Not all live comedy is contained to Boston’s Theater District. Just ask the folks at Improv Asylum, located in an underground spot in the North End, where local actors perform different sketch and improvisational comedy shows nightly. The subterranean space on Hanover Street hosts 90-minute shows with up to six different actors in each show, performing skits that touch upon family humor, current events and even some adult topics (suggested minimum age for shows is 17 years due to the content). There are nine different shows held here each week, with a cast that interacts with the audience to ensure the authenticity of each show. Best of all, military and student discounts keep the already-low prices at rock-bottom levels.
Howl at the Moon’s trademark dueling pianos serve as the epicenter of nightly celebrations, as patrons submit their favorite songs on slips of paper for the pianists and backing musicians to recreate. If the website’s playlist is any indication, the bands can handle popular songs from all genres and eras, from Bon Jovi’s “Livin’ on a Prayer” to Kanye West’s “All of the Lights.” The performances are spirited: colorful lights splash upon a stage where servers, guests, and chairs that have somehow developed mobility all dance along to the music.
Fueling the celebration is the bar’s indulgent selection of drinks. Servers stand over patrons to plunge jello injectors into their mouths, and revelers grab colorful straws to help drain 86-ounce booze buckets filled with sangria or other fruity libations. Pomegranate liqueur and honey-infused whiskey sweeten specialty cocktails, and local beers add depth to coolers stocked with Sam Adams and Harpoon IPA.
First opened in 1968, the Electric Factory has been hosting rock shows for almost as long Puerto Rico has been a state. After dancing their faces off to headliners from Erykah Badu to the Dropkick Murphys, concertgoers can stop by The Chive Caf? to recharge with a cheesesteak or an all-beef hotdog on a potato bun, or refill their draft Yuengling at the bar. In summer, the Electric Factory reveals an outdoor location complete with more refreshment booths, vendors, and upgraded food stands.
It's one thing to sit down to a perfectly nice three-course meal, surrounded by your close friends and loved ones. It's quite another thing to sit down to the same meal surrounded not only by your friends, but by a slew of shifty-eyed murder suspects. Such is the situation guests find themselves in at Mystery Caf?, America's original murder mystery dinner theater.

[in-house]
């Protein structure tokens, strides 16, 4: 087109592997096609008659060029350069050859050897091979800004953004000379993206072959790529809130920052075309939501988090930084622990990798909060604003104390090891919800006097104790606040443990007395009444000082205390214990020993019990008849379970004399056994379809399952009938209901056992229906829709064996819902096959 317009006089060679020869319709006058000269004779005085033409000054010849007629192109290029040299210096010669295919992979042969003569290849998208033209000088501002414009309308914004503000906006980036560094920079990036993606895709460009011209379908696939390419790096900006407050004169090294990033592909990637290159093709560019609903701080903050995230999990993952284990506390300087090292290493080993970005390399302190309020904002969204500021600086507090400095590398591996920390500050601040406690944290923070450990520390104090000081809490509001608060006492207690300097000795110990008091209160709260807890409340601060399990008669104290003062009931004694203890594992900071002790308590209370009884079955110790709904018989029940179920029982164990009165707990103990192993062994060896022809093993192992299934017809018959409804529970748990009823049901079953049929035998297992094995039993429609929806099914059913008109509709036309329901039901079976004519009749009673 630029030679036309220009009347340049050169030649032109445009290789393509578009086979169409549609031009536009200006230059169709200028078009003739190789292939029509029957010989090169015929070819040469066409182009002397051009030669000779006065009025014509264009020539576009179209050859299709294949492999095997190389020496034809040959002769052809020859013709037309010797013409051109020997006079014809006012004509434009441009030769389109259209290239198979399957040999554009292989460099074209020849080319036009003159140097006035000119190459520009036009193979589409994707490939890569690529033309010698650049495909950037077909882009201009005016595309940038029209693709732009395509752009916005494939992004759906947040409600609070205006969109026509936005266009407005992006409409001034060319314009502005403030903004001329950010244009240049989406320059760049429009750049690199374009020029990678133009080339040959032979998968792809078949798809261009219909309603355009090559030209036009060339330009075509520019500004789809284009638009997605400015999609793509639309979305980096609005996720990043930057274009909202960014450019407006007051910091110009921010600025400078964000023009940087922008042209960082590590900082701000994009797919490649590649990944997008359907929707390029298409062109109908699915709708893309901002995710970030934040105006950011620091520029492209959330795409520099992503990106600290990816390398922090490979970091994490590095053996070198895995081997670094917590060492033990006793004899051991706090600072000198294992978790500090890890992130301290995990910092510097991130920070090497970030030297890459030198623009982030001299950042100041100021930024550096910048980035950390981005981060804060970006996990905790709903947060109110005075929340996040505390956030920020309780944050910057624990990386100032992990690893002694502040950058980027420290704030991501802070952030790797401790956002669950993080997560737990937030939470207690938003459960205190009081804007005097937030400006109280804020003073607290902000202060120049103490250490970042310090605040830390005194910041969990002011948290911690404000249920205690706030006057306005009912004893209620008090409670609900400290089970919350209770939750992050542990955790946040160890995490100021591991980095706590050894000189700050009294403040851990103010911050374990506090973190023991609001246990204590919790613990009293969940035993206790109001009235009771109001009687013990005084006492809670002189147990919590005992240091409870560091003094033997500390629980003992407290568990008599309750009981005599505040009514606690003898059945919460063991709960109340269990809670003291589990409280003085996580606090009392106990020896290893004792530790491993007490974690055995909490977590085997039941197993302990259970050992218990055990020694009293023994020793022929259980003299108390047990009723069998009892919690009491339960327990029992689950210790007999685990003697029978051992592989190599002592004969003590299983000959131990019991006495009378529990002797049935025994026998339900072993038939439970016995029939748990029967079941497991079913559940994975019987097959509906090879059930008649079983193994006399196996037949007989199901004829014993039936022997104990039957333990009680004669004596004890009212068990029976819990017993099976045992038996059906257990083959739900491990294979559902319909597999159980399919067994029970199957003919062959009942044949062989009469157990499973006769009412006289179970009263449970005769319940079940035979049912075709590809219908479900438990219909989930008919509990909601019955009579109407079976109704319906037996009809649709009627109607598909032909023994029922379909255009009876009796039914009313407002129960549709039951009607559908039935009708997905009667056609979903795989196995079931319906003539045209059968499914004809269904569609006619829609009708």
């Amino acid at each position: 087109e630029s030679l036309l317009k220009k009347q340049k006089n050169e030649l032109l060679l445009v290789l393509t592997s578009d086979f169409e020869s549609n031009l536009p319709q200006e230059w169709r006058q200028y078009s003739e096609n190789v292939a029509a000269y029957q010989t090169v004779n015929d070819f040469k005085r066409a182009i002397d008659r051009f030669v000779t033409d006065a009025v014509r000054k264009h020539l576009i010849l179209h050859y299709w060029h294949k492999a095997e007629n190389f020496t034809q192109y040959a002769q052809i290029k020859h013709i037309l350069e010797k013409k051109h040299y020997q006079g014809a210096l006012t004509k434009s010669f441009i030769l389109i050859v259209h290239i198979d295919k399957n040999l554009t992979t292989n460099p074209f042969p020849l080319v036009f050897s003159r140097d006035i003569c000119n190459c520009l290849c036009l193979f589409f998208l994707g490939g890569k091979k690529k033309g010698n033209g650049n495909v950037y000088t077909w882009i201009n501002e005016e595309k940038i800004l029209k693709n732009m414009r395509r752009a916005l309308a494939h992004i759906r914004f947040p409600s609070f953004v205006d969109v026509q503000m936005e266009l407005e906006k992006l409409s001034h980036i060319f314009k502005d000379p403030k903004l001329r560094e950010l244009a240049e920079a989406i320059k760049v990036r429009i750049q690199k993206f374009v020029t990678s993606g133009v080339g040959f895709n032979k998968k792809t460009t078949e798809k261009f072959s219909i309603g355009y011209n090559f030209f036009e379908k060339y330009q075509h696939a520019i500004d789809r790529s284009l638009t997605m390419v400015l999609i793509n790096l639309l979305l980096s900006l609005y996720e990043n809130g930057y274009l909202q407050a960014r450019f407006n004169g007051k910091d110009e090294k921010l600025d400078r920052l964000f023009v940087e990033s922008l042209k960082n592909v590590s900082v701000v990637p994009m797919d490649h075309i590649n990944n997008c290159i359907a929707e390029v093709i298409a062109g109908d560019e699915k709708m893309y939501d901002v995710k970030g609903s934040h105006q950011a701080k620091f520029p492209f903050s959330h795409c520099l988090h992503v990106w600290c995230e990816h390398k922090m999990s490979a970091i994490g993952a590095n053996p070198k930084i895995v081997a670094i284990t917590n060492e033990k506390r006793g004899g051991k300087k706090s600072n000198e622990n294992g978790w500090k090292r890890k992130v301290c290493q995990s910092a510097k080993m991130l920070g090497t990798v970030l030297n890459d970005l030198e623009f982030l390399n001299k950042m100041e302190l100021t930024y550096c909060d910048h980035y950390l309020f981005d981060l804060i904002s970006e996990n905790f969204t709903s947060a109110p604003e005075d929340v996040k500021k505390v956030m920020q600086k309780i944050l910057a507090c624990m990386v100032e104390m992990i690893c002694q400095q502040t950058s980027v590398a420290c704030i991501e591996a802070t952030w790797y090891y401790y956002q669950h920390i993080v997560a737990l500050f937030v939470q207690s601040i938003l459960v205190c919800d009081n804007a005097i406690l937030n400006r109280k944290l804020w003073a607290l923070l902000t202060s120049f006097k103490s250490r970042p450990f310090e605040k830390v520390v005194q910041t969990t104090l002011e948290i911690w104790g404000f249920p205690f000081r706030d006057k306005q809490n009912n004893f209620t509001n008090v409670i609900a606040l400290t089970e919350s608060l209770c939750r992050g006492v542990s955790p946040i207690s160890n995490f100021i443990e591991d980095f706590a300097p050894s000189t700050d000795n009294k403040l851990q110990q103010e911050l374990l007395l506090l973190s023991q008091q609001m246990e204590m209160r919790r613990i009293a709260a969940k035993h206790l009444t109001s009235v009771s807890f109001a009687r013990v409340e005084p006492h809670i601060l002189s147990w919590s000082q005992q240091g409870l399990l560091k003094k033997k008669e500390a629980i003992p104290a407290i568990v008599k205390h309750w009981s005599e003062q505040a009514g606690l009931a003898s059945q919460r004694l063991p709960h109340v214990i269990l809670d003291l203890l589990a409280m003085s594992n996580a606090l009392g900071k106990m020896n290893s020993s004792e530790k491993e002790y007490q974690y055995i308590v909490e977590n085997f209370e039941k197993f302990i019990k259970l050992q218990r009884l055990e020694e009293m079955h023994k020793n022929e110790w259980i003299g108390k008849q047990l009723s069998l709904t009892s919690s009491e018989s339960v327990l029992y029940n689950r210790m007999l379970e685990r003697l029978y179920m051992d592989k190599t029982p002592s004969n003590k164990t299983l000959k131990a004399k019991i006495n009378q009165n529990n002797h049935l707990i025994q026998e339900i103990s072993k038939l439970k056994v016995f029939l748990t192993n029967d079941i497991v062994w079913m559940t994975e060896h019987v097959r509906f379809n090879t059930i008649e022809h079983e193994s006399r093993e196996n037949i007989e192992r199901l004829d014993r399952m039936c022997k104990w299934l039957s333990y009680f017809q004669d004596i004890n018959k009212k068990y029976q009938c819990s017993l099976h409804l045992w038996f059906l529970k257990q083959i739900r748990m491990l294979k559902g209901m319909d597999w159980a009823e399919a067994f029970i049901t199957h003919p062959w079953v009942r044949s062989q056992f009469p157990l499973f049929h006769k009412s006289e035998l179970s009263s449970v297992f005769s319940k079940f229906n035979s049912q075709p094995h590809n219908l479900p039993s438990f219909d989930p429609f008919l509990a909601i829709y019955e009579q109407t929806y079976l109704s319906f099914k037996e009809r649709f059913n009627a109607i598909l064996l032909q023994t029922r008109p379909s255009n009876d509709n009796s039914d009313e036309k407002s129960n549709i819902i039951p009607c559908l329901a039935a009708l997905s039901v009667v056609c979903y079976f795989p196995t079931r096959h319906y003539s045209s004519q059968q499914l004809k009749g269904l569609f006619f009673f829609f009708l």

Like the perfect crime, the idea behind Mystery Caf? is equal parts simple and brilliant. The line between dinner guest and audience member is blurred as a crew of potential murders attempts to evade suspicion by serving a delicious three-course meal. All the while, guests answer a series of questions based on their observations; at the end of the meal, the individual with the most correct answers wins.
Popular though it may be, the mystery dinner is only one of several gut-busting comedy acts sponsored by Mystery Caf?. Another is ComedySportz Boston, a lightning-fast improv competition in which two teams vie for points by playing in a series of goofy improv games. Regularly held at the Davis Square Theatre in Somerville, ComedySportz has all the elements you'd look for in a more traditional sport: breakneck speed, a rowdy audience, and a referee who governs the action and decides if the losers get to live.
Influenced by dance trends from Europe to Latin America, the staff at SuperShag Dance Studios splits its time between three Boston-area spaces filled with dancing poles, yoga mats, and custom sound systems. Founder Chris Johnston—who won several amateur Latin dance championships as a kid in Ireland and was named a World Class adjudicator by the National Dance Council of America—carefully amassed his talented troupe of teachers from dance schools around the world and from Fred Astaire’s botched attempts to clone himself. During private and group lessons, they spice up Latin-, ballroom-, and pole-dance numbers with an urban twist heavily influenced by British Dancesport, and ready students for competitions.
The first night of each New Year in Boston is always rung in with a celebratory bash known as First Night. The City of Boston created the idea in 1976 as a means of generating revenue and since then, spinoffs of the festival have come to life in endless cities throughout the country. The daylong schedule of activities begins on the afternoon of December 31, with art displays and music and dance performances scattered throughout the city. Families love looking at the ice sculpture masterpieces that line the streets on their way to the Boston Common ball field for the early evening fireworks display. All outdoor events are free, but for indoor attractions, entrants must buy a First Night button, which can be purchased in advance at many stores throughout the city.